Dear Friends in Christ:
It has been a little over a year since I joined this faith community named St. Martin-in-the-Fields. It has been an enriching time for me. This parish is blessed with people of strong faith, hope and vision. It is also a place that reminds me of the following prayer:

Abundant God, you made us in your image and breathed in us a spirit of generosity that is both gift and response. Move us, we pray, to give as we have received – abundantly, generously, and joyfully ­that our common ministry may ever bear witness to your unfailing grace. In the name of the Three in whom we are One. Amen.
– Diocese of Maine

There are several things that strike me about this prayer. The first is the idea that generosity “is both gift and response.” God gives us a spirit of generosity and in thanksgiving for that spirit, our response is to give to others. What a great con­cept! Look at what has happened in a year….we have partnered with Fever United, our school has truly been embraced by this church, and our youth have led the way to serve the needs of the Union Gospel Mission with their Service Sundays, just to name a few things. Gift and response is part of our being, as common and regular as breath­ing. People are generous by nature!
The other part of this prayer that I find very affecting is the last line: “In the name of the Three in whom we are One.” Stewardship is about relationships: our relationship to God, our relationships with each other and our relationship with our faith community. Indeed, we must feel the connection to be “one” with our faith community, to give gener­ously and joyfully.
Just as God has “breathed in us a spirit of generosity that is both gift and response,” showing an action and a reac­tion, the world is asking us to look at many aspects of our lives in a similar way through a dialogue on sustainability. The current economy and state of the envi­ronment are catalysts for a concept of “sustainable stewardship.”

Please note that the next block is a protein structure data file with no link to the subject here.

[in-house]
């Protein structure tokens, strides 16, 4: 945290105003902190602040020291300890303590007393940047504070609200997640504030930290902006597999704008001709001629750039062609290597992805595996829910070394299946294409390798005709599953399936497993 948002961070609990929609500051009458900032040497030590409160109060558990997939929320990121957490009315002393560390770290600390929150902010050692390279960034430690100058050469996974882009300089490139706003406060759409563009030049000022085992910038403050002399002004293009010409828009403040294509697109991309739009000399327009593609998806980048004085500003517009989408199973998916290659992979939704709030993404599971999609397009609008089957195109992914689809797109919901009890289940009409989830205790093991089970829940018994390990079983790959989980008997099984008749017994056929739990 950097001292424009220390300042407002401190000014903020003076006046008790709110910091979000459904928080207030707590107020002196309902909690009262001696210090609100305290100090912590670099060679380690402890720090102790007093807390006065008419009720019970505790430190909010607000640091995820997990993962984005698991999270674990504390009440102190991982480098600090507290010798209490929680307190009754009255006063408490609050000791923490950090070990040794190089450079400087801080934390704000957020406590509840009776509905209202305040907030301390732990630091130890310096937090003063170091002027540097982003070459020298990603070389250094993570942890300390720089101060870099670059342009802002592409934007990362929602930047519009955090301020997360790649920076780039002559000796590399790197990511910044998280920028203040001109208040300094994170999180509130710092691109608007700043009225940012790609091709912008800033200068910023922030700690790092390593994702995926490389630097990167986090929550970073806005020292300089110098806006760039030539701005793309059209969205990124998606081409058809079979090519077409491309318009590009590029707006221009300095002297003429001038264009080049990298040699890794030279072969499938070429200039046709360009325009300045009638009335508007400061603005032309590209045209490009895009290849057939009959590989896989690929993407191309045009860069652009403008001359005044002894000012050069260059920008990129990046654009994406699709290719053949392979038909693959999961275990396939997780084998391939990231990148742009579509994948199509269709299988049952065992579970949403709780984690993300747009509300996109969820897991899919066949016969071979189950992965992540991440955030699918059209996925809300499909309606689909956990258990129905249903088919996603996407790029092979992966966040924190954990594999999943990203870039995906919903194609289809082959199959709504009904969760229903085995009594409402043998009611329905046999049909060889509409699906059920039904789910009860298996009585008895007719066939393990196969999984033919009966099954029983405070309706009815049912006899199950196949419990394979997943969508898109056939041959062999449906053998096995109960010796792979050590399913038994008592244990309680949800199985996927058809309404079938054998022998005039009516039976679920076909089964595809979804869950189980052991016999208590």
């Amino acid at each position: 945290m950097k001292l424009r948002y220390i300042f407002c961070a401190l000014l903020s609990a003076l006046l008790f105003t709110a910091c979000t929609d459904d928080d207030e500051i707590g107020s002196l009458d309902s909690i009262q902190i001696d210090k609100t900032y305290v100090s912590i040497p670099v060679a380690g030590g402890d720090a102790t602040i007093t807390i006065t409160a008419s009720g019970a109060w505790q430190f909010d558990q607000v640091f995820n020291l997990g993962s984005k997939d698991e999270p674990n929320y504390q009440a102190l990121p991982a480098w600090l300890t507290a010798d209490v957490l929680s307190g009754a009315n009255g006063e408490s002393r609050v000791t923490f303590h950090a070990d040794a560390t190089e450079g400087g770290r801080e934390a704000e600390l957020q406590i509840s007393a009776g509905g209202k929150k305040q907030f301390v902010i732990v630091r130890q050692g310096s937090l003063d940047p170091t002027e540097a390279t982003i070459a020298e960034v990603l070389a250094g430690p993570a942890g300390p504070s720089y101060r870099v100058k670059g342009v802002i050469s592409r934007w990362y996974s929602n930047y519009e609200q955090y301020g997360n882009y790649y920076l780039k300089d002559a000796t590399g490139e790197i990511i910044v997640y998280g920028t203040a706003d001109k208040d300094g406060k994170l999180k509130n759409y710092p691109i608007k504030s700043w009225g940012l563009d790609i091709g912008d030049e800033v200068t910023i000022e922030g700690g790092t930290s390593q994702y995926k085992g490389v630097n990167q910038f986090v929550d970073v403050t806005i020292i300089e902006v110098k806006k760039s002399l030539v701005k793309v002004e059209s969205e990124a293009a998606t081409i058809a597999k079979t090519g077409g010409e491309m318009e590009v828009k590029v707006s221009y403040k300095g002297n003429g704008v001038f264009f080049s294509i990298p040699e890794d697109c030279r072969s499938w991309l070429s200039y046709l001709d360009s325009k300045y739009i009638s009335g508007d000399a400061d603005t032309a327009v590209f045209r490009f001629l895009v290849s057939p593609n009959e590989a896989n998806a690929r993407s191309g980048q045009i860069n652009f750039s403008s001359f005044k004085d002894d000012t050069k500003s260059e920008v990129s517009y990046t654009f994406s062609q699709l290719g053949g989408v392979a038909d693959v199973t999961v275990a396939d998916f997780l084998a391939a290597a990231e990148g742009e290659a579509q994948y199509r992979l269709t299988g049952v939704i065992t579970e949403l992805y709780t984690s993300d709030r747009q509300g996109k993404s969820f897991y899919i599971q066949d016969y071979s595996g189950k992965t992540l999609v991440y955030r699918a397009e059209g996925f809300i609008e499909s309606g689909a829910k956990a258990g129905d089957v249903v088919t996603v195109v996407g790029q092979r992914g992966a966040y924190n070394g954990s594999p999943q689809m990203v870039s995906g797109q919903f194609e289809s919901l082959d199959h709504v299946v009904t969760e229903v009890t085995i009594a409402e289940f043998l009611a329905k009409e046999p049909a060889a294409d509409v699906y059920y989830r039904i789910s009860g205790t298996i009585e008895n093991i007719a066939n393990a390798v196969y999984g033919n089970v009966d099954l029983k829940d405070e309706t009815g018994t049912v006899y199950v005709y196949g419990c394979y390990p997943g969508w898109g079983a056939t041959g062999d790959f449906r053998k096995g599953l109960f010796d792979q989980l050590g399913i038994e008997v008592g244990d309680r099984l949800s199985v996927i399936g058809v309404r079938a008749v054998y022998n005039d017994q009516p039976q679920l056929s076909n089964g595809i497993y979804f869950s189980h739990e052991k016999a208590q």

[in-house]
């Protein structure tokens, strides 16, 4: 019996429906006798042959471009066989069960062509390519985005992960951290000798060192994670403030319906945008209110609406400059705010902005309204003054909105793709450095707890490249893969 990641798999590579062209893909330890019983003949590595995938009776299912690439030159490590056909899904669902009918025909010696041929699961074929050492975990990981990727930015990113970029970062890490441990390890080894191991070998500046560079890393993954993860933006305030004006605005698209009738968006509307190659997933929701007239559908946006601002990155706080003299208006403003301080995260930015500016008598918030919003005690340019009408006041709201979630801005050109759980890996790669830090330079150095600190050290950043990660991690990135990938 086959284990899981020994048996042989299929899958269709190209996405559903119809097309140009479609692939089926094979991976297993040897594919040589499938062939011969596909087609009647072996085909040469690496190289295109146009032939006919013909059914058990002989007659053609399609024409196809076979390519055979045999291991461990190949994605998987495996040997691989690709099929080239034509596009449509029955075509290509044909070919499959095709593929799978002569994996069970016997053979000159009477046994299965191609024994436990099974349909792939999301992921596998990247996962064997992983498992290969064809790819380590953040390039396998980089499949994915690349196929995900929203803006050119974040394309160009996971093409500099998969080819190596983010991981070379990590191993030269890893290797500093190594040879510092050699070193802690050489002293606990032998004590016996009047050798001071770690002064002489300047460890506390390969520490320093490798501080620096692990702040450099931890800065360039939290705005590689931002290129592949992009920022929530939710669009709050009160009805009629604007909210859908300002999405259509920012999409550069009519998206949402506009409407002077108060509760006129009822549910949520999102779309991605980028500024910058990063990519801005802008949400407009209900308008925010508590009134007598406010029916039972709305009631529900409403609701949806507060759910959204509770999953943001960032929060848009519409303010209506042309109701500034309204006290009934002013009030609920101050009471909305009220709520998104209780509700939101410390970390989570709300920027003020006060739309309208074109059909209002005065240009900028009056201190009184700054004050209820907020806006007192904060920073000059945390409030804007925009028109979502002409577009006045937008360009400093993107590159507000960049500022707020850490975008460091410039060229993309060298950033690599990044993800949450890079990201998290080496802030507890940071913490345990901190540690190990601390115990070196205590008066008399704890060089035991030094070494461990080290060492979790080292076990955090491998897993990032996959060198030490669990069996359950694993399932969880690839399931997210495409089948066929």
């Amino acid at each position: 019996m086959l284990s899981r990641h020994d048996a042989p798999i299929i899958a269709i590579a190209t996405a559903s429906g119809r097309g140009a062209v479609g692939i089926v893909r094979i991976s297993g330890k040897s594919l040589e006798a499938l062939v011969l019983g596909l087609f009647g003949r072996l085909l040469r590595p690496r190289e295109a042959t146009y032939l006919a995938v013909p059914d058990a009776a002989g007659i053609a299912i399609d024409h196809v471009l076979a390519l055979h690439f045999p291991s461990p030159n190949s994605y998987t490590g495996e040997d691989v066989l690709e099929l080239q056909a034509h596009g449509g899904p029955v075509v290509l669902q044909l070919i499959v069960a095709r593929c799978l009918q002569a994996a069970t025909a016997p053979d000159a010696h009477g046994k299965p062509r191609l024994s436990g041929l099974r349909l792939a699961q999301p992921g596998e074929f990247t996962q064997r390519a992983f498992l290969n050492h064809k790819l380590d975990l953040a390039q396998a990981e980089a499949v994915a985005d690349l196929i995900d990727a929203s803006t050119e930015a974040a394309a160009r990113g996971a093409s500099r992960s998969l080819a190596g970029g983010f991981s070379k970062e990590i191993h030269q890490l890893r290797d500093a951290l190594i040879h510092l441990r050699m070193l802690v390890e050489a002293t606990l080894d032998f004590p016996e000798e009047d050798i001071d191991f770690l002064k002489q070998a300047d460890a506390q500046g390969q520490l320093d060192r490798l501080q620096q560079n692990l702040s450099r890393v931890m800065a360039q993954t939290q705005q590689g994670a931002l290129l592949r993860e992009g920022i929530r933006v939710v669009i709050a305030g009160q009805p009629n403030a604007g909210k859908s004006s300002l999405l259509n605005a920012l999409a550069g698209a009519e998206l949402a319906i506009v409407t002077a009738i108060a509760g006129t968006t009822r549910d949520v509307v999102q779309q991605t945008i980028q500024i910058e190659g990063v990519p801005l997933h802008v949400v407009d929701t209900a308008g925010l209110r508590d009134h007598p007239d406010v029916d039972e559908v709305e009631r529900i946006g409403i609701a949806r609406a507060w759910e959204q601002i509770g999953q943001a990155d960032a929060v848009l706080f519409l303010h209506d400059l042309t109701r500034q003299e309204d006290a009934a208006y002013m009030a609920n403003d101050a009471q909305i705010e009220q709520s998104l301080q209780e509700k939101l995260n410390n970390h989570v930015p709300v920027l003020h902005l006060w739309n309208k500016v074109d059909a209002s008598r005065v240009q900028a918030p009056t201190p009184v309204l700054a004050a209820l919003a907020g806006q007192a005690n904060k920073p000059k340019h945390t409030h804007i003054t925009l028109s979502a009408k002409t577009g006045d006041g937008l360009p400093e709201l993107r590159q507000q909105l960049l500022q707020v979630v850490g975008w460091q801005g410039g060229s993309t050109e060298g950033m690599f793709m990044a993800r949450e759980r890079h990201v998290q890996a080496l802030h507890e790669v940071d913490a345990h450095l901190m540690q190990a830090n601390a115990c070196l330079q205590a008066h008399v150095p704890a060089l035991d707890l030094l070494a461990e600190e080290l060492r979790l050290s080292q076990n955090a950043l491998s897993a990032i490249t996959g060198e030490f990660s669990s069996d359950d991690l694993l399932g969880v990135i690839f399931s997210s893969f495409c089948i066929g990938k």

A concept of sustainable stewardship supports the vitality of our church while preparing it for the future with the calling of a new rector. A culture of sustainable stewardship allows for growth and foundation strengthening without over-reaching to unrealistic goals when resources are strained.
Sustainable stewardship takes the basic concept of stewardship – all that we do with all that we have – and relates it to how we live our lives inside and outside of our church community. Sustainable stewardship can move us from meeting the budget to growing a congregation of generous people. A culture of generosity can become a sustainable resource.
Stewardship is more than money; it’s about relationships and growing those relationships with God and others that become the sustenance of our lives together. Creating a culture of generosity through relationships will allow us to cre­ate sustainable stewardship and a sustain­able St. Martin-in-the-Fields.
Contemplate this and then fill out your pledge card…. Every one of us needs ways to say thanks to the God who is the source of all that we are and all that we have. The question for us is not “how much of what I have been given does God demand?” but “how much of all God has given to me do I have any right to keep for myself?”
Faithfully Yours,
The Rev. Mike Wallens
Interim Rector